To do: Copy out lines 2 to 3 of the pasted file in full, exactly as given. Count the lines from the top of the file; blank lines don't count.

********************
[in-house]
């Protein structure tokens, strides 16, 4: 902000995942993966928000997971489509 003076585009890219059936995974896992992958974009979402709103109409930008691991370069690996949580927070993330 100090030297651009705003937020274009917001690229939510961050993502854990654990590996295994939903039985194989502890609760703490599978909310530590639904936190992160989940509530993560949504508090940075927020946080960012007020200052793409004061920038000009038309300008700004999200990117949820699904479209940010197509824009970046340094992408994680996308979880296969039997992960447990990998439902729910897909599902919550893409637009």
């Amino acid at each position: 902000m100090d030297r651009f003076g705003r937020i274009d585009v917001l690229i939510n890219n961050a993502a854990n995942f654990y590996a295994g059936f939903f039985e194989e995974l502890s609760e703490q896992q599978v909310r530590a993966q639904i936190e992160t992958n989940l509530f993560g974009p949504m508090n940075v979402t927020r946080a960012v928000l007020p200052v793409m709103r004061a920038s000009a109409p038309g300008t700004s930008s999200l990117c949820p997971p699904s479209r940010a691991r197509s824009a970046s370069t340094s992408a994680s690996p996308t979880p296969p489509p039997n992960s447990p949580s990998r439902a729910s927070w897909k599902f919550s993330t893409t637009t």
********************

């Protein structure tokens, strides 16, 4: 902000995942993966928000997971489509 003076585009890219059936995974896992992958974009979402709103109409930008691991370069690996949580927070993330 100090030297651009705003937020274009917001690229939510961050993502854990654990590996295994939903039985194989502890609760703490599978909310530590639904936190992160989940509530993560949504508090940075927020946080960012007020200052793409004061920038000009038309300008700004999200990117949820699904479209940010197509824009970046340094992408994680996308979880296969039997992960447990990998439902729910897909599902919550893409637009």
């Amino acid at each position: 902000m100090d030297r651009f003076g705003r937020i274009d585009v917001l690229i939510n890219n961050a993502a854990n995942f654990y590996a295994g059936f939903f039985e194989e995974l502890s609760e703490q896992q599978v909310r530590a993966q639904i936190e992160t992958n989940l509530f993560g974009p949504m508090n940075v979402t927020r946080a960012v928000l007020p200052v793409m709103r004061a920038s000009a109409p038309g300008t700004s930008s999200l990117c949820p997971p699904s479209r940010a691991r197509s824009a970046s370069t340094s992408a994680s690996p996308t979880p296969p489509p039997n992960s447990p949580s990998r439902a729910s927070w897909k599902f919550s993330t893409t637009t």